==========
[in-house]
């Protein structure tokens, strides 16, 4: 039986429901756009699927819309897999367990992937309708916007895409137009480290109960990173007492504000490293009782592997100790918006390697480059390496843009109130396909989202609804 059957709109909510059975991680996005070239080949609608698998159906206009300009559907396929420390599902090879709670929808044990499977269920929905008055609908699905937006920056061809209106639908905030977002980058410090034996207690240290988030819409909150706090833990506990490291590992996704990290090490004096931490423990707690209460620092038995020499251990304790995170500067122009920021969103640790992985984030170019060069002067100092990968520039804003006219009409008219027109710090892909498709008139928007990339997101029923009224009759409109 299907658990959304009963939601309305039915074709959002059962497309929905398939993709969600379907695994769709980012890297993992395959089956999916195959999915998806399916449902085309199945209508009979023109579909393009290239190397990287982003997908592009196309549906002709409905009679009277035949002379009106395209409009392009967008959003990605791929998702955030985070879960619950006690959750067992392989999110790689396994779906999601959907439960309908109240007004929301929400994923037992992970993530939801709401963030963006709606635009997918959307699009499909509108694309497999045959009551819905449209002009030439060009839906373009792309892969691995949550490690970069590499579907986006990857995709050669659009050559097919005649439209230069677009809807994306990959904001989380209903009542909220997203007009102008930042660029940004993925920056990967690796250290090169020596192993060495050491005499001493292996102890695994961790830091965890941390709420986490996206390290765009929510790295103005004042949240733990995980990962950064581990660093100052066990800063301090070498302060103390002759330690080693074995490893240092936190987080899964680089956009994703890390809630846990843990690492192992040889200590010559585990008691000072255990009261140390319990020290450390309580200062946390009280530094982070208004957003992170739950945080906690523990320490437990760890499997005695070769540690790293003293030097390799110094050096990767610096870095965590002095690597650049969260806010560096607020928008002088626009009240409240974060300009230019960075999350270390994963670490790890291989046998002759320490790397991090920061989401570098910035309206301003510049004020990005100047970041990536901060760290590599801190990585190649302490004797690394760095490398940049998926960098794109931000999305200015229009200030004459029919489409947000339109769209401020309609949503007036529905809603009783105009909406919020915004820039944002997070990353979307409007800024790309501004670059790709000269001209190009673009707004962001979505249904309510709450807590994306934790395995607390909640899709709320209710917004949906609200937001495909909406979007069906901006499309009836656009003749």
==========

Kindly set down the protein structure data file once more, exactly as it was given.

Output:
[in-house]
């Protein structure tokens, strides 16, 4: 039986429901756009699927819309897999367990992937309708916007895409137009480290109960990173007492504000490293009782592997100790918006390697480059390496843009109130396909989202609804 059957709109909510059975991680996005070239080949609608698998159906206009300009559907396929420390599902090879709670929808044990499977269920929905008055609908699905937006920056061809209106639908905030977002980058410090034996207690240290988030819409909150706090833990506990490291590992996704990290090490004096931490423990707690209460620092038995020499251990304790995170500067122009920021969103640790992985984030170019060069002067100092990968520039804003006219009409008219027109710090892909498709008139928007990339997101029923009224009759409109 299907658990959304009963939601309305039915074709959002059962497309929905398939993709969600379907695994769709980012890297993992395959089956999916195959999915998806399916449902085309199945209508009979023109579909393009290239190397990287982003997908592009196309549906002709409905009679009277035949002379009106395209409009392009967008959003990605791929998702955030985070879960619950006690959750067992392989999110790689396994779906999601959907439960309908109240007004929301929400994923037992992970993530939801709401963030963006709606635009997918959307699009499909509108694309497999045959009551819905449209002009030439060009839906373009792309892969691995949550490690970069590499579907986006990857995709050669659009050559097919005649439209230069677009809807994306990959904001989380209903009542909220997203007009102008930042660029940004993925920056990967690796250290090169020596192993060495050491005499001493292996102890695994961790830091965890941390709420986490996206390290765009929510790295103005004042949240733990995980990962950064581990660093100052066990800063301090070498302060103390002759330690080693074995490893240092936190987080899964680089956009994703890390809630846990843990690492192992040889200590010559585990008691000072255990009261140390319990020290450390309580200062946390009280530094982070208004957003992170739950945080906690523990320490437990760890499997005695070769540690790293003293030097390799110094050096990767610096870095965590002095690597650049969260806010560096607020928008002088626009009240409240974060300009230019960075999350270390994963670490790890291989046998002759320490790397991090920061989401570098910035309206301003510049004020990005100047970041990536901060760290590599801190990585190649302490004797690394760095490398940049998926960098794109931000999305200015229009200030004459029919489409947000339109769209401020309609949503007036529905809603009783105009909406919020915004820039944002997070990353979307409007800024790309501004670059790709000269001209190009673009707004962001979505249904309510709450807590994306934790395995607390909640899709709320209710917004949906609200937001495909909406979007069906901006499309009836656009003749």